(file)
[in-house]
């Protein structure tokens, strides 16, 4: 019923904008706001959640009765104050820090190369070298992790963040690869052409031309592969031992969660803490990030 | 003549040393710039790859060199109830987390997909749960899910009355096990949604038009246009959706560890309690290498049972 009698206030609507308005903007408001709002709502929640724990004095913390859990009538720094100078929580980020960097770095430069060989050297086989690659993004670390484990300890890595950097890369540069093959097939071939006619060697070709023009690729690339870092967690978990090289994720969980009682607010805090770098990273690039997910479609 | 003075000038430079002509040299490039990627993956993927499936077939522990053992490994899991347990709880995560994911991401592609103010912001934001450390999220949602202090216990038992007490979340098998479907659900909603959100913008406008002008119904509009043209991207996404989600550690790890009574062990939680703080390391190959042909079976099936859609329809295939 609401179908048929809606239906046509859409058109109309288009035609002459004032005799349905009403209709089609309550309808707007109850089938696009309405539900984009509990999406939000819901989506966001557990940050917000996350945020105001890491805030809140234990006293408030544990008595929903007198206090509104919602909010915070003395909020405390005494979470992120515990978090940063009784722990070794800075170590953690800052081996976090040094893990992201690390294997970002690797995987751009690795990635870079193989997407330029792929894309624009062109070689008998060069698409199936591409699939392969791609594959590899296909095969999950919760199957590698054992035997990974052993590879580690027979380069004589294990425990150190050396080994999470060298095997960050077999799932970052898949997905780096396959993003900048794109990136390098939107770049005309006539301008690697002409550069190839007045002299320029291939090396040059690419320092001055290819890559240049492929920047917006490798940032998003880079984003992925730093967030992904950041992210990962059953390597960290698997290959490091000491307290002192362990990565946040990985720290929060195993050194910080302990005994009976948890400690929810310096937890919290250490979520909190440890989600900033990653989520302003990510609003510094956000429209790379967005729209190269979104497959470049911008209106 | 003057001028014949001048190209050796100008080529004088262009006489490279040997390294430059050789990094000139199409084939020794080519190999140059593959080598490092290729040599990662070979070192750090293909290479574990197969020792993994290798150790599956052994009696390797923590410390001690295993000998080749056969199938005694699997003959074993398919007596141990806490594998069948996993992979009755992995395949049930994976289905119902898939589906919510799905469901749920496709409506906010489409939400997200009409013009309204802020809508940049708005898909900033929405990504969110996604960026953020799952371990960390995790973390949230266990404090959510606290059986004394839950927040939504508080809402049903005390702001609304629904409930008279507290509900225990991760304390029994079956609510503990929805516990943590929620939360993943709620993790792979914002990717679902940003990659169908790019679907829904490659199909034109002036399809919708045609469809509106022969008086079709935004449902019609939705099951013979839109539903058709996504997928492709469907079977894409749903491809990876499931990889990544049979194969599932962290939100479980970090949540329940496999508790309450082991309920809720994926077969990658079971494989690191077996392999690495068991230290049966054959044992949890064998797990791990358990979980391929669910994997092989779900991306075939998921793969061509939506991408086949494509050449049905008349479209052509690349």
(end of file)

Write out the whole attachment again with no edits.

[in-house]
């Protein structure tokens, strides 16, 4: 019923904008706001959640009765104050820090190369070298992790963040690869052409031309592969031992969660803490990030 | 003549040393710039790859060199109830987390997909749960899910009355096990949604038009246009959706560890309690290498049972 009698206030609507308005903007408001709002709502929640724990004095913390859990009538720094100078929580980020960097770095430069060989050297086989690659993004670390484990300890890595950097890369540069093959097939071939006619060697070709023009690729690339870092967690978990090289994720969980009682607010805090770098990273690039997910479609 | 003075000038430079002509040299490039990627993956993927499936077939522990053992490994899991347990709880995560994911991401592609103010912001934001450390999220949602202090216990038992007490979340098998479907659900909603959100913008406008002008119904509009043209991207996404989600550690790890009574062990939680703080390391190959042909079976099936859609329809295939 609401179908048929809606239906046509859409058109109309288009035609002459004032005799349905009403209709089609309550309808707007109850089938696009309405539900984009509990999406939000819901989506966001557990940050917000996350945020105001890491805030809140234990006293408030544990008595929903007198206090509104919602909010915070003395909020405390005494979470992120515990978090940063009784722990070794800075170590953690800052081996976090040094893990992201690390294997970002690797995987751009690795990635870079193989997407330029792929894309624009062109070689008998060069698409199936591409699939392969791609594959590899296909095969999950919760199957590698054992035997990974052993590879580690027979380069004589294990425990150190050396080994999470060298095997960050077999799932970052898949997905780096396959993003900048794109990136390098939107770049005309006539301008690697002409550069190839007045002299320029291939090396040059690419320092001055290819890559240049492929920047917006490798940032998003880079984003992925730093967030992904950041992210990962059953390597960290698997290959490091000491307290002192362990990565946040990985720290929060195993050194910080302990005994009976948890400690929810310096937890919290250490979520909190440890989600900033990653989520302003990510609003510094956000429209790379967005729209190269979104497959470049911008209106 | 003057001028014949001048190209050796100008080529004088262009006489490279040997390294430059050789990094000139199409084939020794080519190999140059593959080598490092290729040599990662070979070192750090293909290479574990197969020792993994290798150790599956052994009696390797923590410390001690295993000998080749056969199938005694699997003959074993398919007596141990806490594998069948996993992979009755992995395949049930994976289905119902898939589906919510799905469901749920496709409506906010489409939400997200009409013009309204802020809508940049708005898909900033929405990504969110996604960026953020799952371990960390995790973390949230266990404090959510606290059986004394839950927040939504508080809402049903005390702001609304629904409930008279507290509900225990991760304390029994079956609510503990929805516990943590929620939360993943709620993790792979914002990717679902940003990659169908790019679907829904490659199909034109002036399809919708045609469809509106022969008086079709935004449902019609939705099951013979839109539903058709996504997928492709469907079977894409749903491809990876499931990889990544049979194969599932962290939100479980970090949540329940496999508790309450082991309920809720994926077969990658079971494989690191077996392999690495068991230290049966054959044992949890064998797990791990358990979980391929669910994997092989779900991306075939998921793969061509939506991408086949494509050449049905008349479209052509690349």